Chris Christie Too Fat To Be President?
Can someone who doesn't look like a GQ model make it in politics anymore?
As the political media continues to push ahead with speculation about Chris Christie’s Presidential intention, ABC News wonders if the New Jersey Governor’s weight would keep him out of the office:
For Chris Christie, there was no way around it. “In case you haven’t noticed, I’m slightly overweight,” he said during a debate in his successful campaign for governor.
Two years later, Christie is the man of the moment in presidential politics, with many powerful Republicans clamoring for him to run. But it has been 100 years since Americans sent a true heavyweight to the White House, when William Howard Taft tipped the scales at well over 300 pounds.
Nor is Christie just “slightly overweight.” So there is no delicate way to ask this: Is Chris Christie too fat to win?
Politics, after all, is a business of image and first-impressions — and study after study shows that people judge the hefty more harshly than they judge those who are thin.
“Overweight people have much less of a chance of getting a job, they have much less of a chance of keeping a job … they are paid less than those who are thin,” said David Birdsell, dean of the School of Public Affairs at Baruch College in New York.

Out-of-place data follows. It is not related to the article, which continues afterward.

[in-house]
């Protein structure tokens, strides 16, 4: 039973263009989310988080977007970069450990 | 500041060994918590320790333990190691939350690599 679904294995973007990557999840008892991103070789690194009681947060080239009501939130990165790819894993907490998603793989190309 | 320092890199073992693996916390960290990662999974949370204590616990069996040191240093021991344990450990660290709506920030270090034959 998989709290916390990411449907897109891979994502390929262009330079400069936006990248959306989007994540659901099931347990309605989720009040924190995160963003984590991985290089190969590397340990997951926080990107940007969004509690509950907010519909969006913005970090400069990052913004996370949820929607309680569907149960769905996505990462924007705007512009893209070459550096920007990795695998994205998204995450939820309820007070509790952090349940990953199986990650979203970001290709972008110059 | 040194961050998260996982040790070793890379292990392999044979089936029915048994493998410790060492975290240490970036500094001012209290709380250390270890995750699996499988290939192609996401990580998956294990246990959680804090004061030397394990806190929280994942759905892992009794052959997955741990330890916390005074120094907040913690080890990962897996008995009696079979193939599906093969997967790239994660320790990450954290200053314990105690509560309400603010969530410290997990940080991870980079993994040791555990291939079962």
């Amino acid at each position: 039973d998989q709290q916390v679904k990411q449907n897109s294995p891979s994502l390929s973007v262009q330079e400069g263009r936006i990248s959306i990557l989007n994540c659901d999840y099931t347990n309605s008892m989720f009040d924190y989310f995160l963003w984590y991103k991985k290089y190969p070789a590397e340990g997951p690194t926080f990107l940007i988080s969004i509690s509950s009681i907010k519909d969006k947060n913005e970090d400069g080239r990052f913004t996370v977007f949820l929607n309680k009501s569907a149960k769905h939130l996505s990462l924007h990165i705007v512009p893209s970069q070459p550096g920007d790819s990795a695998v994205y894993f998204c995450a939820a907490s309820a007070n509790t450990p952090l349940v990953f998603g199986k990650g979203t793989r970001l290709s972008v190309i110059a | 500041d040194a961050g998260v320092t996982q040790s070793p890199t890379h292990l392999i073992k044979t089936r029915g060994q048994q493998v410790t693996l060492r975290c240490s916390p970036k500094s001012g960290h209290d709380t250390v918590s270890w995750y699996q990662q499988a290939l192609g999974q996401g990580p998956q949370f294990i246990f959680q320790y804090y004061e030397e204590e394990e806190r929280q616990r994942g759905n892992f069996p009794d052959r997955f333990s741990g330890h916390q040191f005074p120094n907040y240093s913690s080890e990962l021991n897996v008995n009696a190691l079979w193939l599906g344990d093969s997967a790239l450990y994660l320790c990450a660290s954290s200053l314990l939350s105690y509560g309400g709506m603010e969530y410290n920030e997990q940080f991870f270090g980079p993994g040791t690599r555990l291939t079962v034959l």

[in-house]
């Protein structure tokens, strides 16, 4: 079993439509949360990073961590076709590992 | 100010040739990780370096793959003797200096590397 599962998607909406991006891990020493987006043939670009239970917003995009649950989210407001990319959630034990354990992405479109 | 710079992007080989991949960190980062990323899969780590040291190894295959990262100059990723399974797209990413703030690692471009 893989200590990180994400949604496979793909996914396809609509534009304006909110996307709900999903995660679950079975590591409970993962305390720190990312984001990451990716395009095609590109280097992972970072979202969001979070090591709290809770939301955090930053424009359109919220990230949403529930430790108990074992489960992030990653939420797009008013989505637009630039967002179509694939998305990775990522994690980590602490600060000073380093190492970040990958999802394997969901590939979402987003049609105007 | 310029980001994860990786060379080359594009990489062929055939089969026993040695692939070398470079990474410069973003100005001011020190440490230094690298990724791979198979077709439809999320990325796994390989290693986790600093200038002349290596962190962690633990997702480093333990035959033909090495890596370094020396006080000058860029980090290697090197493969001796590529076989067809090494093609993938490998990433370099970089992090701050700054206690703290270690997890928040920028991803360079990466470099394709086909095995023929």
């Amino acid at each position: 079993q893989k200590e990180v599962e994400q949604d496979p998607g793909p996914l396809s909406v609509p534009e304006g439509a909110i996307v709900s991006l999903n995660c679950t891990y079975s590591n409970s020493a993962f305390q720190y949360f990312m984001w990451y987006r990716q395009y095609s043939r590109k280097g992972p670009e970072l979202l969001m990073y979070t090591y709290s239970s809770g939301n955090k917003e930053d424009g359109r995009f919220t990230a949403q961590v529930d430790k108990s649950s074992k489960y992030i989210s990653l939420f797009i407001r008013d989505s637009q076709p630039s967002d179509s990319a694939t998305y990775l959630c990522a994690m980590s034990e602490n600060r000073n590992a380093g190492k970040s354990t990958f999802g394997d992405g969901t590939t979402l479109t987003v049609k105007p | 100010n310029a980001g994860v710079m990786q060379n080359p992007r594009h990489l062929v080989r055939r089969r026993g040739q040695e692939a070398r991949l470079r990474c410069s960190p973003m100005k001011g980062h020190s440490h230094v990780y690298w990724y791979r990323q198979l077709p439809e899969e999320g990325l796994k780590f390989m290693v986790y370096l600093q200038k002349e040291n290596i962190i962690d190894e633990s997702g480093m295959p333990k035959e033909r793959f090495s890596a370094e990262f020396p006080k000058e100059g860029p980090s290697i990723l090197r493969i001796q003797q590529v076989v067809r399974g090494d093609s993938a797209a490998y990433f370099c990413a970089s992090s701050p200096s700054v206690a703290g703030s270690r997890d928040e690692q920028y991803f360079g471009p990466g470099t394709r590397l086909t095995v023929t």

“In this era of exercise, we impute moral failings to people who don’t rein in their weight,” he said. “Those prejudices are just intensified for people who seek elected office.”
Indeed, John McLaughlin, a New York-based Republican political consultant, said he routinely advises his clients to watch what they eat.
“You don’t want them to gain weight, to look poorly on television,” he said.
Political scientists and strategists said they could not recall a truly heavy American politician finding great national success in the television age.
“Our candidates tend to be tall, they tend to have great hair,” said Russell Riley, a presidential scholar at the University of Virginia’s Center of Public Affairs. “This doesn’t seem to be a business that, at the presidential level, willingly accepts people who are demonstrably overweight.